The Karimojong of Uganda
Population: 960,000, with half of population under the age of 18 years
Location: Northeastern Uganda. The Karamoja region borders South Sudan to the North and Kenya to the East.
Background and History: The Karamoja region is a historically marginalized lawless area of Uganda. As far back as 100 years ago, during colonial times, the district was closed and could only be entered with a special pass, due to its remoteness and violence. The area became known as a ‘human zoo’ because of the difficulty in getting in or out. Intra and inter-clan conflict, cattle rustling, and road ambushes plagued the area for many years. It has only been recently that people have been able to travel safely through this area. The Karimojong are pastoralists and it is said that they believe that all the cattle in the world belong to them. Before they were forcibly disarmed a few years ago, they were known to raid other tribes and countries for the livestock, and even the clans within this tribe inflicted terrible violence on each other, all in the name of possessing cows. They are a very marginalized people, most of whom are extremely poor due to the lack of consistent rain in this high desert region, leaving them with few crops that reach harvest. Their cattle are kept for prestige not for business, so the cows don’t provide a source of revenue for them. The Karimojong strongly resist change despite these hardships- the result being a dependency on humanitarian food aid. Now most Karimojong live in settled ‘manyattas’ (villages) with “outsider” police protection, and have few of the benefits of quality roads, transport, education, medical care, and social services.
Culture: The language the Karimojong people speak is called Ngakarimojong and the culture is called Ngikarimojong. The Bible has been printed in their language and has been available for 5 years. The literacy rate for this tribe has been put at 12-21% (compared to 70% for the rest of Uganda) and Karamoja has the youngest population of any tribe in Uganda, with at least 50% under 18 years of age. Violence, HIV/Aids, alcoholism and lack of food have taken many of the adults.
Religion: In Karamoja, animism has been the traditional religion and while there are some churches in the towns, both Catholic and Protestant, the foundation of belief is a mix of animism and Christianity. The Karimojong believe that much of the church teaching is incompatible with their traditions, due to the prevalence of alcohol brewing and consumption, the polygamous family system, and the ancestral gods and belief systems. Thus to become a real follower of Jesus, they believe, would require leaving the social system of family and manyatta relationships, which is a difficult step to take in this harsh land. Because of this, much of the religion is traditional African religion with a veneer of Christianity. Islam is also present and making great efforts to grow.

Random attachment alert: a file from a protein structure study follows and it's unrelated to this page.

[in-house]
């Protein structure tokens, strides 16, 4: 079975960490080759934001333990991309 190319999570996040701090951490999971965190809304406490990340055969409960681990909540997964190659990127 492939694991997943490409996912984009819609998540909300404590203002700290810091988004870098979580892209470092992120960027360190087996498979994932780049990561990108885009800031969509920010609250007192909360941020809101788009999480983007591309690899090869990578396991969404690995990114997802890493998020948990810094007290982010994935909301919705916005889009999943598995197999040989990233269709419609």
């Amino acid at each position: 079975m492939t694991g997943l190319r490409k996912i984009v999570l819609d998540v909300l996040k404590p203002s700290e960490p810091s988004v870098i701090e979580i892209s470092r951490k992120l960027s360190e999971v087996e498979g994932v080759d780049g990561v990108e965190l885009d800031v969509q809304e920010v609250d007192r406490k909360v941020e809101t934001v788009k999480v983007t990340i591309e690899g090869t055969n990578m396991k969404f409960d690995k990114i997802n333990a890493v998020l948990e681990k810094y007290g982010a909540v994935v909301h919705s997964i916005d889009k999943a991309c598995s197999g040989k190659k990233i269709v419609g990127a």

Latest Prayer Updates:
Please pray for Acolin (pronounced “Ah-cho-leen”), a small community in Karamoja. It is known for its drunkardness, but God is moving powerfully there right now. A month ago, a local church showed the Jesus film and many people wept as they watched. About 30 people made professions of faith! Perhaps even more exciting (if possible) is the hunger that is stirring for God’s Word. A local believer named Sarah often plays her audio New Testament, and many come sit outside her home every day to listen, even missing meals, and ask her to “get a radio” for them also. She has given away about 8 so far. She says she sometimes hears her neighbors singing, praying, and weeping late into the night. Pray in whatever way God moves your heart to in this amazing and exciting work He is doing!
Please pray for a song writing workshop over the next 4 days, amongst the Karimojong in Kotido, Uganda, that many come and those who come really engage with scripture. Pray we can create songs that speak of the gospel in truly local styles that engage and speak to the heart of the Karimojong. Pray for wisdom for Wendy Atkins who is leading it. Pray it would have an impact on the local church, particularly men who love to sing and dance but are almost completely absent from our small rural congregations.